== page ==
Oddly Enough

Faberge egg fetches record $18.5 million

LONDON (Reuters) - A previously unrecorded Faberge egg fetched nine million pounds ($18.5 million) on Wednesday, setting an auction record for the jeweler, any Russian art object and any timepiece.

The translucent pink egg contains a clock and animated cockerel and had never been seen in public before the sale was announced.

A spokesman for Christie’s said a tense auction room burst into applause when the hammer went down. The piece, not publicly documented when it was made in 1902 for the Rothschild family, went to an unidentified private Russian buyer, he added.

Anthony Philips, a Christie’s director, called the egg “one of the very best of Faberge’s greatest creations,” and added: “This is one of the most exciting moments of my 40 years at Christie’s.”

Faberge’s eggs have become a byword for opulence and luxury ever since the young jeweler was commissioned in 1885 by Tsar Alexander III of Russia to make one as a gift for his wife Maria.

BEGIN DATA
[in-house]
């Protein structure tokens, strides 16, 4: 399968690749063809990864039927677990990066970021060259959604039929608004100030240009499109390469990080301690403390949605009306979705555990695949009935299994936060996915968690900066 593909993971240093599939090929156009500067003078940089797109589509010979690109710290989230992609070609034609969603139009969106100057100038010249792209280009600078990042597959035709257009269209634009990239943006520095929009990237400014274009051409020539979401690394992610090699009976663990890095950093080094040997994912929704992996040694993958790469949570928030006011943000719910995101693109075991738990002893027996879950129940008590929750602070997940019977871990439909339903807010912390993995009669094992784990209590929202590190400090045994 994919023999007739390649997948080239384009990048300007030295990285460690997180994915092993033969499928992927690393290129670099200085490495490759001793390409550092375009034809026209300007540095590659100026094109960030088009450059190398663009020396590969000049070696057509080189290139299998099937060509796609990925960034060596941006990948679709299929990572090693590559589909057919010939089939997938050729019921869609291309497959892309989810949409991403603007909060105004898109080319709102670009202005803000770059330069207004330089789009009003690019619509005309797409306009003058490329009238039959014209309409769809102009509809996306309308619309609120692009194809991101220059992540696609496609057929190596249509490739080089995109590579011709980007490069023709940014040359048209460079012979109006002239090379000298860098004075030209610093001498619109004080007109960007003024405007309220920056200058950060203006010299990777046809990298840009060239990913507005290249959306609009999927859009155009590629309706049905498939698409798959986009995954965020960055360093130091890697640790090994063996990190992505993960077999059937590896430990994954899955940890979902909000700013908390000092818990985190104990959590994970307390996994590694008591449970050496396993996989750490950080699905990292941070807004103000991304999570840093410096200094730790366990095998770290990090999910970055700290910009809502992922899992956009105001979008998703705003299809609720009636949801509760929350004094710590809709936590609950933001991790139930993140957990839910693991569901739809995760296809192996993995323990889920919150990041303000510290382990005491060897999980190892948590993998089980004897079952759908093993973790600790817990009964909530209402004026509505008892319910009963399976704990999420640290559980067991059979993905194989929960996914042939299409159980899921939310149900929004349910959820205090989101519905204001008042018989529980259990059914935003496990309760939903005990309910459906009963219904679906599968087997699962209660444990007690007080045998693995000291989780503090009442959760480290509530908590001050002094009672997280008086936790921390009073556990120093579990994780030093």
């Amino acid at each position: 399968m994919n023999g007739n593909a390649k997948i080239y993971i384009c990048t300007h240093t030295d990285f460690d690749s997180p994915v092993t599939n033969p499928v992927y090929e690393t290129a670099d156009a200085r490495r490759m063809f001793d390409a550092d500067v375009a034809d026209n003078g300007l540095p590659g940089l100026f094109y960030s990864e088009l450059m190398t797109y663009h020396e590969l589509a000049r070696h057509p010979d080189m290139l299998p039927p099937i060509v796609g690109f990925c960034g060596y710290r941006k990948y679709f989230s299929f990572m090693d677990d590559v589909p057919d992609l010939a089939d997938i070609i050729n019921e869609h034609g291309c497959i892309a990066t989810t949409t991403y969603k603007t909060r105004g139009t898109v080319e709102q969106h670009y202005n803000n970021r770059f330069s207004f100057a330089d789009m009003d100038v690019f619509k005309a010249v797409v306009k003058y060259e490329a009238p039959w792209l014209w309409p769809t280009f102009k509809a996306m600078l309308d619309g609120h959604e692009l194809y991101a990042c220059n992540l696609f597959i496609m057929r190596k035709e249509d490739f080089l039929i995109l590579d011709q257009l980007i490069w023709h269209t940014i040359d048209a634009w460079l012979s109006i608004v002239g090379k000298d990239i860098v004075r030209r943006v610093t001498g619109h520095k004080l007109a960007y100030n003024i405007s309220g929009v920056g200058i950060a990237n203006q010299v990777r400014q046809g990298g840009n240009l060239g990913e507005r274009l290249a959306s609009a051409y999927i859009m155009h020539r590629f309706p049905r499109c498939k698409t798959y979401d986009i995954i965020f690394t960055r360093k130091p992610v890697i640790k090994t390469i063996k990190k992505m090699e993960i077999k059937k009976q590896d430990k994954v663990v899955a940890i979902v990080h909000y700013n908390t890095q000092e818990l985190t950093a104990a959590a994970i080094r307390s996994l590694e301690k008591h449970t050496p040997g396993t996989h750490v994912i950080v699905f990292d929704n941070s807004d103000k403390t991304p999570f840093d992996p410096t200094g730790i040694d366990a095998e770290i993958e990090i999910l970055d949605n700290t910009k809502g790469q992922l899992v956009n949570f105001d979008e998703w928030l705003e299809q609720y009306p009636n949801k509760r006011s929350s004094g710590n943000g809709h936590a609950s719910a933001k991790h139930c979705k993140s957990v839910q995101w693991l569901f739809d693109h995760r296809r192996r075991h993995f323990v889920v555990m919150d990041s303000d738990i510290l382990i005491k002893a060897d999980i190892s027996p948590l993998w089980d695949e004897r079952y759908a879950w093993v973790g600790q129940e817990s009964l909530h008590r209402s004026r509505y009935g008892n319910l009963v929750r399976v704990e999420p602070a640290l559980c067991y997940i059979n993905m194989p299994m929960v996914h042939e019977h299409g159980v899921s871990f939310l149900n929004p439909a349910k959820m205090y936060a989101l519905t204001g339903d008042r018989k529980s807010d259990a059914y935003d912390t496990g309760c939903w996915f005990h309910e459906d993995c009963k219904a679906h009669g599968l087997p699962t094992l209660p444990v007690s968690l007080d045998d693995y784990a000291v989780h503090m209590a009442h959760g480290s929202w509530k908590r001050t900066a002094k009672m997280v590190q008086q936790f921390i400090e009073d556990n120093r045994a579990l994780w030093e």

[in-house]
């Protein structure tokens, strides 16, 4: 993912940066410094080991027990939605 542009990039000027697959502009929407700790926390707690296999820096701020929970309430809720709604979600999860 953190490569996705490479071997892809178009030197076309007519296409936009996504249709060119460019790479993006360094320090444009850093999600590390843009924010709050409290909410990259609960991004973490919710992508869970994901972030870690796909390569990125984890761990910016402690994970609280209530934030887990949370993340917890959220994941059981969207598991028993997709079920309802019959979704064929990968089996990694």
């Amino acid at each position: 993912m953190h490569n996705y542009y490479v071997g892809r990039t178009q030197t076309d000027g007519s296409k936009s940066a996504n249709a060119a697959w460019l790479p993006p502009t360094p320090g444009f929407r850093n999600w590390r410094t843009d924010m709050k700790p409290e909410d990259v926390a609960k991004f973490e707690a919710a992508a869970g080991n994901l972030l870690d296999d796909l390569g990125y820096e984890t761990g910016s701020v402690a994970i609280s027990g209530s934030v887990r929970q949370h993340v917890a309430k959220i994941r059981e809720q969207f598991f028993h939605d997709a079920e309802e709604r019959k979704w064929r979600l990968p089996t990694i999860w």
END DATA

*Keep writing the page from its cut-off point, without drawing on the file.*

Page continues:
According to Christie’s experts, there are only two other known Faberge eggs featuring both a clock and an automaton.

In this case the automaton is in the form of a diamond-set cockerel which pops up, flaps its wings, nods its head, opens and shuts its beak and crows every hour.

The previous auction record for a Russian art object, not including paintings, was 6.6 million pounds, set by the Faberge Winter Egg at Christie’s New York in April 2002.

Most Faberge eggs were made for the Tsar and his family, but a few were commissioned by wealthy collectors.

Tsar Alexander asked Faberge to make one egg a year until his son, the next Tsar Nicholas II, ordered him to make two a year -- one for his wife and one for his mother.

The tradition ended in 1917 when Nicholas was forced to abdicate and he and his family were executed by the Bolsheviks.

By then 50 such Imperial Easter eggs had been made, although not all have survived.

A maximum of 12 Imperial standard eggs are known to have been made for private clients.

reporting by Mike Collett-White, editing by Paul Casciato